Rachmaninov Piano Concerto No 2; Paganini Rhapsody
Every new release by this marvellously gifted pianist is eagerly anticipated, none more than this, billed as “her first concerto recording” (if you missed her playing the Mendelssohn G minor Concerto with Masur on DVD – 1/11 – snap it up). The two works are not Abbado’s natural habitat but he recorded both of them once before (for CBS in 1983) with Cecile Licad who, curiously, was then 22 years old – the same age as Yuja Wang is now.
The first time I listened to this recording I was impressed by the Paganini Rhapsody and less so by the Concerto, not from any concerns about Wang’s handling of the work but because of the muddy bass sound, the frequent emphasising of secondary material at the expense of the soloist’s audibility and a lack of purpose in the first movement (Abbado takes a sluggish view of the maestoso/alla Marcia section), a far cry from the clarity and sweep of Earl Wild (1965 in superb sound – Chandos). By the third hearing I was less distracted by these reservations and more ready to admire Wang’s exquisitely limpid phrasing (such as the six bars at 7'15" in the last movement) and the rest of her heartfelt performance.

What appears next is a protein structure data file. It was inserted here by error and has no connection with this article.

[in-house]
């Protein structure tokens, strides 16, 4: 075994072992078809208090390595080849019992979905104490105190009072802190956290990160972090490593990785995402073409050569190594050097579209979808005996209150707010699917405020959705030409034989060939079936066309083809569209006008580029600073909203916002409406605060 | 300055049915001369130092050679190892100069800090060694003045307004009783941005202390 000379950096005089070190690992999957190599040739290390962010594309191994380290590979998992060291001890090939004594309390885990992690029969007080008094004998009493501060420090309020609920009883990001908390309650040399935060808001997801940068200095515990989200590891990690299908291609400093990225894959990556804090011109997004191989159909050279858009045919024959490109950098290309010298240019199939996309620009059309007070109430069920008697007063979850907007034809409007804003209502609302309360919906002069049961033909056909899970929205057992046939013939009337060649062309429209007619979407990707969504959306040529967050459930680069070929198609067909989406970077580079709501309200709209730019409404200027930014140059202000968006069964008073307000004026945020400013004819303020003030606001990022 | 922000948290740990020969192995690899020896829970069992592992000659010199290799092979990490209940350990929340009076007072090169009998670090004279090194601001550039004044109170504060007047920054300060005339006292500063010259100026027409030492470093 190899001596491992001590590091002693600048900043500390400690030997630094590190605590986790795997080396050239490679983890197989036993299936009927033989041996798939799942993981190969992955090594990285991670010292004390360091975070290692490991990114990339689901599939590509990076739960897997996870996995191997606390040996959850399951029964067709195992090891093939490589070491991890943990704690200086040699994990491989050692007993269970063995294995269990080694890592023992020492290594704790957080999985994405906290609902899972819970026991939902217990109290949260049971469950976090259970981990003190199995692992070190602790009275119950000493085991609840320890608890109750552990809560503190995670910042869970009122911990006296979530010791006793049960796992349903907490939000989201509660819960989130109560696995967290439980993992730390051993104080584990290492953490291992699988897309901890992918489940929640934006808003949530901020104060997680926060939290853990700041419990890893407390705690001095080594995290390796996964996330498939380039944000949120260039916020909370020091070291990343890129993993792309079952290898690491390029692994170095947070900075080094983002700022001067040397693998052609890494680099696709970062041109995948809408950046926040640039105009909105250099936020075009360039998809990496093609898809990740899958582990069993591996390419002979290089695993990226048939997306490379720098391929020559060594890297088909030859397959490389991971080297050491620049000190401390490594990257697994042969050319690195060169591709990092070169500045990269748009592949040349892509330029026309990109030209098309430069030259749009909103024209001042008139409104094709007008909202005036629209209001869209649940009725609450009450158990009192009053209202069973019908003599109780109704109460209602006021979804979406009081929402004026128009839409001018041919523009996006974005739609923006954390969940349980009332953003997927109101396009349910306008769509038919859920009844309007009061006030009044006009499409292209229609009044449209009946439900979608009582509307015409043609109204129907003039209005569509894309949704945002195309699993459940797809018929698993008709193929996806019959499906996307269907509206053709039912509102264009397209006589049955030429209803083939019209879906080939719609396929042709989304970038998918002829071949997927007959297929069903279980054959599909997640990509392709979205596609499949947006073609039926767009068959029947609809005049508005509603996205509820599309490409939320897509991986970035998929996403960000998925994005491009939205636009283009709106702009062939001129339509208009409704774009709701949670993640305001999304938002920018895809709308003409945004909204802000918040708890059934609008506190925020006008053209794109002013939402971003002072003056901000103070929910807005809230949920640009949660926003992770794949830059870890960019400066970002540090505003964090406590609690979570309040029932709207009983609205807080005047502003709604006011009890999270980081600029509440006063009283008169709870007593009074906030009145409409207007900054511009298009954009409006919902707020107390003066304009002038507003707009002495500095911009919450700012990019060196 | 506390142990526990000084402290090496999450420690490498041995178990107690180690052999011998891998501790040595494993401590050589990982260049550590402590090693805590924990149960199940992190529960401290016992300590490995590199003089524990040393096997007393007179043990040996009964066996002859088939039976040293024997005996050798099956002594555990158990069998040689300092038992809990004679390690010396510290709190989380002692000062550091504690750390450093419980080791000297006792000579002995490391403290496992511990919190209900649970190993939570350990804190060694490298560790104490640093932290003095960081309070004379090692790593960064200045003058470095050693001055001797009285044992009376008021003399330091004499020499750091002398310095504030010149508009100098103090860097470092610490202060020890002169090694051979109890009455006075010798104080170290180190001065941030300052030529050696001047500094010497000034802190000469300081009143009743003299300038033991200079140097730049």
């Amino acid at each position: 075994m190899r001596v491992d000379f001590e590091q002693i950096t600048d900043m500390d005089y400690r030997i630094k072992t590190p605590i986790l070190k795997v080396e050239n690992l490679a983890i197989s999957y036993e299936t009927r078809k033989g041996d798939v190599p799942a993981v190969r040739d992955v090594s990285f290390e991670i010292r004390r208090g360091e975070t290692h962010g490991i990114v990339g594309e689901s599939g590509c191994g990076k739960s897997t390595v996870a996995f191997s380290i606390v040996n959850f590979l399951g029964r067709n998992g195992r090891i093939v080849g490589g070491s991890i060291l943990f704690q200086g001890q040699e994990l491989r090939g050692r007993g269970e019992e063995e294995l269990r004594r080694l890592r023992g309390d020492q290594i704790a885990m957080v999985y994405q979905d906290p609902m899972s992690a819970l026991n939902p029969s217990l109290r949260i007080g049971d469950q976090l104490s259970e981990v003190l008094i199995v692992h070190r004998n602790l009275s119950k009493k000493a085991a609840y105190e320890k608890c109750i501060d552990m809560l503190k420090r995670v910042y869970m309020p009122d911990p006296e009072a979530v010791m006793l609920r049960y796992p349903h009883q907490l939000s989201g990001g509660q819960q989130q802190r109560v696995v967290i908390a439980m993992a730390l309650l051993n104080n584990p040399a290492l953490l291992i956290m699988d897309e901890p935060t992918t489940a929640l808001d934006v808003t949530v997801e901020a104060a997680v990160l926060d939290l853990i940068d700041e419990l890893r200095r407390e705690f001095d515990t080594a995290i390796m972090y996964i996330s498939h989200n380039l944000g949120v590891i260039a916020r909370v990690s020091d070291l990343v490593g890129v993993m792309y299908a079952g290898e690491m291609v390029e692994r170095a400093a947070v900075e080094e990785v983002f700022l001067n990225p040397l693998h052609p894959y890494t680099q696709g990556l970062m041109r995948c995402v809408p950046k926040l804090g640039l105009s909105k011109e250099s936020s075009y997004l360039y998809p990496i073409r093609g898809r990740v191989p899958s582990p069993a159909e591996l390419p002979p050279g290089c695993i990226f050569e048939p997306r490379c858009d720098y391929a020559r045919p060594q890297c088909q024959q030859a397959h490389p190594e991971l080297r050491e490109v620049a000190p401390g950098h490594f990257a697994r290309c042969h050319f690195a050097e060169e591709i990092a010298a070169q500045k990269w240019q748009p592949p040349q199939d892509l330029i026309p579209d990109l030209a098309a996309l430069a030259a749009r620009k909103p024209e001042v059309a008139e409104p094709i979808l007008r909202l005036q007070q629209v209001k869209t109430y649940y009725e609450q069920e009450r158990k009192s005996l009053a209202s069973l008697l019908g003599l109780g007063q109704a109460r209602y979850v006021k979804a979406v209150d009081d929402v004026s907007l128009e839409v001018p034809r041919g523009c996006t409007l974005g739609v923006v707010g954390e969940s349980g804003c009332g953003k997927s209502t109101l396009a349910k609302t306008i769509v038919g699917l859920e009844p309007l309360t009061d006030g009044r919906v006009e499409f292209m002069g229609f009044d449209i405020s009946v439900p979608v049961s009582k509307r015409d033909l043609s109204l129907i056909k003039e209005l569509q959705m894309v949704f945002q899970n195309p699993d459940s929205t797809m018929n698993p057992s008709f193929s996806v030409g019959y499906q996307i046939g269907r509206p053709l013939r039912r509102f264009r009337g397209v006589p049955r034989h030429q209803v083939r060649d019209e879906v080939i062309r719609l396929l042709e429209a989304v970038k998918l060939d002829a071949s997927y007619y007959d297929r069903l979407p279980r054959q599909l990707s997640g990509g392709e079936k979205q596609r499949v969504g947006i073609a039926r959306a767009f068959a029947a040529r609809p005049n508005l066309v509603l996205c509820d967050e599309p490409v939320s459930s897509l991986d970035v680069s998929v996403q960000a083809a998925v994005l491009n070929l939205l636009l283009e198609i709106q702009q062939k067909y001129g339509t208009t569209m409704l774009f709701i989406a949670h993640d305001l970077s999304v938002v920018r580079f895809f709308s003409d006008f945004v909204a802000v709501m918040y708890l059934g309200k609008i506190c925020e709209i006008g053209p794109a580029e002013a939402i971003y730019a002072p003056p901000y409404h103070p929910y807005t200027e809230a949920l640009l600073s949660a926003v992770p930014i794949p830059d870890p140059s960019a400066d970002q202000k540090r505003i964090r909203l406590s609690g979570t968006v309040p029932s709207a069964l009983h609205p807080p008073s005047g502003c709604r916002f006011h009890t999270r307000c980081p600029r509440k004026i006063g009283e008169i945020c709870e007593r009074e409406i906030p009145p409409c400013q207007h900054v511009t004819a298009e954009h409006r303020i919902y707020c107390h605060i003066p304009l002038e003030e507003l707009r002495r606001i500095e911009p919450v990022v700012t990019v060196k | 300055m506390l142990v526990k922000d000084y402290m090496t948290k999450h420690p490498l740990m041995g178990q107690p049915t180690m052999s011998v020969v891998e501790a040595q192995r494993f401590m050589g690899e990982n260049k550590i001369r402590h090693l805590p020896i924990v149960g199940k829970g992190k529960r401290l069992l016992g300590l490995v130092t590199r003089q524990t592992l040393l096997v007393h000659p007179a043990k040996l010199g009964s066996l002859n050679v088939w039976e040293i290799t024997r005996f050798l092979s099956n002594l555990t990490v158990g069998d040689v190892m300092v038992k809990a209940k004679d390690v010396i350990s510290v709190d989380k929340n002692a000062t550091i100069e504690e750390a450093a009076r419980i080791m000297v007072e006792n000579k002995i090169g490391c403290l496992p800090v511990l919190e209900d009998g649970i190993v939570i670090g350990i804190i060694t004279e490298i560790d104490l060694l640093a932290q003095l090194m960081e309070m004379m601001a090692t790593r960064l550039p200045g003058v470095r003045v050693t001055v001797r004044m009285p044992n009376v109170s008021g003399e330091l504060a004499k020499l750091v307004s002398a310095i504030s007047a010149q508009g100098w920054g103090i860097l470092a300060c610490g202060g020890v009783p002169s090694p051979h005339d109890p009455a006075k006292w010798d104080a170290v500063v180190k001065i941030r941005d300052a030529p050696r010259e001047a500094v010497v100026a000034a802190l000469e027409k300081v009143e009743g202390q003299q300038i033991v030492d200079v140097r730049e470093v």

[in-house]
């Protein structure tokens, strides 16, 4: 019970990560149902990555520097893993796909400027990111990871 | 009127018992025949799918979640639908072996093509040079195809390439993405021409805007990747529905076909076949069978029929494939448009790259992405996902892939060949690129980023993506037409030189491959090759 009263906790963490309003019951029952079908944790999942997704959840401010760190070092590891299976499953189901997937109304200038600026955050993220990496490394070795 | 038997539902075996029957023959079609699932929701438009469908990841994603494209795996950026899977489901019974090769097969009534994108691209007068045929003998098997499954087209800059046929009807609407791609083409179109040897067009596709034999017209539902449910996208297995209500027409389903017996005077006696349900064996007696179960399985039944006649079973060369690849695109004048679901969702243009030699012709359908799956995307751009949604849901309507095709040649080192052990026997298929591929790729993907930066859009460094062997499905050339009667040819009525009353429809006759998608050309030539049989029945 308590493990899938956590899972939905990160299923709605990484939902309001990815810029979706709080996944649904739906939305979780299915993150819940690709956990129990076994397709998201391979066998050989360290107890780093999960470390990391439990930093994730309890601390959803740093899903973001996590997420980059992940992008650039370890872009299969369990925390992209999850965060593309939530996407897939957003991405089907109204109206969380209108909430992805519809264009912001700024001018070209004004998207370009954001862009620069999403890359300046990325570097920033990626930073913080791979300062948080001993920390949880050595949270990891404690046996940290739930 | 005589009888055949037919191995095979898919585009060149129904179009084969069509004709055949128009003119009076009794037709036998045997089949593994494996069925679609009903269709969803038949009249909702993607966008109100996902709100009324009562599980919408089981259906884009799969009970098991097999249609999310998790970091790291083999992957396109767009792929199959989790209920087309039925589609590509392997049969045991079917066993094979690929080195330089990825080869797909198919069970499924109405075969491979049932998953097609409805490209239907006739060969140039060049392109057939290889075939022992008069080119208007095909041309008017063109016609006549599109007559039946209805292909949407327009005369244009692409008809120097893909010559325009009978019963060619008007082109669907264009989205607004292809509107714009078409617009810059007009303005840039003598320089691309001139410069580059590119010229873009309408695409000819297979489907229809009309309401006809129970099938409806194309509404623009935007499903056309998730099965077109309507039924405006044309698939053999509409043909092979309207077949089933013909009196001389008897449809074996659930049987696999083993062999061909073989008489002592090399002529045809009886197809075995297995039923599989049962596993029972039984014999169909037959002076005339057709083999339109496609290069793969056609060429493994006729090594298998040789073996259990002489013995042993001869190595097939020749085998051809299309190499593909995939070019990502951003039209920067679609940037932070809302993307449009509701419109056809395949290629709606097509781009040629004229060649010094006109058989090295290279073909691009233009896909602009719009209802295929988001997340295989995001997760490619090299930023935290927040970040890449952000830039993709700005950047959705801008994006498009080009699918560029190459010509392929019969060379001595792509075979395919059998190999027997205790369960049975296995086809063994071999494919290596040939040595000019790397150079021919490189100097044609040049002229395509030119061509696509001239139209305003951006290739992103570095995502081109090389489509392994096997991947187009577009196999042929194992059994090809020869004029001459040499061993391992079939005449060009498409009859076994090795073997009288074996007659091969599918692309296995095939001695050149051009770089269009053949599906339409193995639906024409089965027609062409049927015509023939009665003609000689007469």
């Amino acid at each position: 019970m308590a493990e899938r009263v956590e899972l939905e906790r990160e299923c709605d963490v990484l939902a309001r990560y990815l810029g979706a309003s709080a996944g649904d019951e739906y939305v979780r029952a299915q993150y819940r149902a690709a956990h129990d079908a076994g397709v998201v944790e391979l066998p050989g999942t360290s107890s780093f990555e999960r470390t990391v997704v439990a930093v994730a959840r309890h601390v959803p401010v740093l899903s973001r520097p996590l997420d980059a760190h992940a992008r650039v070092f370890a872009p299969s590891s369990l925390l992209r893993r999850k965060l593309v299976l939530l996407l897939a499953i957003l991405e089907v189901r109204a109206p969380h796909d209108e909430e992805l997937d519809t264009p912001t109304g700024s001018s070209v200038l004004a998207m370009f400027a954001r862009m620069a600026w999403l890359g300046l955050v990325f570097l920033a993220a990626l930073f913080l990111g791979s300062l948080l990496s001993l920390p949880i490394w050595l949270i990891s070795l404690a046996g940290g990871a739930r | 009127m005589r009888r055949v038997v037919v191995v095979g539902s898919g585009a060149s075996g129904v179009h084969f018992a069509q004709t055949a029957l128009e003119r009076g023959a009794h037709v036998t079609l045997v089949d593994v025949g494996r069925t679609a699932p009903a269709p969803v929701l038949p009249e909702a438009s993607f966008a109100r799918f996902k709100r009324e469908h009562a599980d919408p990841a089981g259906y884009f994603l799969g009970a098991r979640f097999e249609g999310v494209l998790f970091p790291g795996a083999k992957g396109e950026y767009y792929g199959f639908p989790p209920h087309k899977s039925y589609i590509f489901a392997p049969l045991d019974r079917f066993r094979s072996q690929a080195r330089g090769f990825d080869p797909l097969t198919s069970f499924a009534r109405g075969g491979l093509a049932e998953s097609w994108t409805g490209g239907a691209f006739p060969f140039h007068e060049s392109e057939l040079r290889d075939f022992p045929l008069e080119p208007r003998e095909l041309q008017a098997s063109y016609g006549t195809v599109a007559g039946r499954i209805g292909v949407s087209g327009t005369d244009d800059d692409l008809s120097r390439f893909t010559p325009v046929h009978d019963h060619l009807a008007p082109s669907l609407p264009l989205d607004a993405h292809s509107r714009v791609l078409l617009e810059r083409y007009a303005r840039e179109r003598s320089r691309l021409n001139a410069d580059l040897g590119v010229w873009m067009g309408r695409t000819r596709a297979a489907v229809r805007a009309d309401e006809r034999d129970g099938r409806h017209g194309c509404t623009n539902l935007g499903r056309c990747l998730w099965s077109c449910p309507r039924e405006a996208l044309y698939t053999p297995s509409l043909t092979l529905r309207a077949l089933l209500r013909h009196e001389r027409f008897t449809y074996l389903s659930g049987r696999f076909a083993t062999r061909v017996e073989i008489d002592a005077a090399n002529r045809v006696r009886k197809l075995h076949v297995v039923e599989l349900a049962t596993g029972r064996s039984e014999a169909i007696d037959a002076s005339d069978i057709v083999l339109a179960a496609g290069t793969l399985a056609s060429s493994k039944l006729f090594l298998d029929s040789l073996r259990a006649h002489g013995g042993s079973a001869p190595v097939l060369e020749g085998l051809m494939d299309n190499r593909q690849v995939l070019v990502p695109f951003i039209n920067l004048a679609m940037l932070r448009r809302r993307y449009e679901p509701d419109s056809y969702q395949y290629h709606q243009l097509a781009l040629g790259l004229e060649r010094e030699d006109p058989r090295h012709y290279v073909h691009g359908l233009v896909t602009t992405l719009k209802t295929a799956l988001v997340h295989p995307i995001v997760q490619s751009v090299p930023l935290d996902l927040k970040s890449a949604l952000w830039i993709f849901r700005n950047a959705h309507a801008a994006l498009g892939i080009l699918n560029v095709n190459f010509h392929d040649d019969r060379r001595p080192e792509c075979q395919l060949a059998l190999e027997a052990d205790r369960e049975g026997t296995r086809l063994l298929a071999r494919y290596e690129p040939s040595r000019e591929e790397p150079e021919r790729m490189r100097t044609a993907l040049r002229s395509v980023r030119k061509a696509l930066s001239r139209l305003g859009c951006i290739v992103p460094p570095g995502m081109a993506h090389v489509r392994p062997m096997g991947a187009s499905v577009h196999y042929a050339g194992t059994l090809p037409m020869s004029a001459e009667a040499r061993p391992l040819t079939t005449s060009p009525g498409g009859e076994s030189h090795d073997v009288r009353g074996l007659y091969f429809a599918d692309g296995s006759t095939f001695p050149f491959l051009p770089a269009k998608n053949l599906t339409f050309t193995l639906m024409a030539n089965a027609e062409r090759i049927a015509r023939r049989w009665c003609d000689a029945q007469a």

The technical demands of the Rhapsody (Variation 24 for example) hold no terrors for her, of course, and her trademark impetuosity, which she injects into the bravura variations, is thrilling. But, more importantly, she is also an artist with that unteachable ability to tug at the emotions without recourse to sentimentality, as her playing of the famous Variation 23 beautifully illustrates.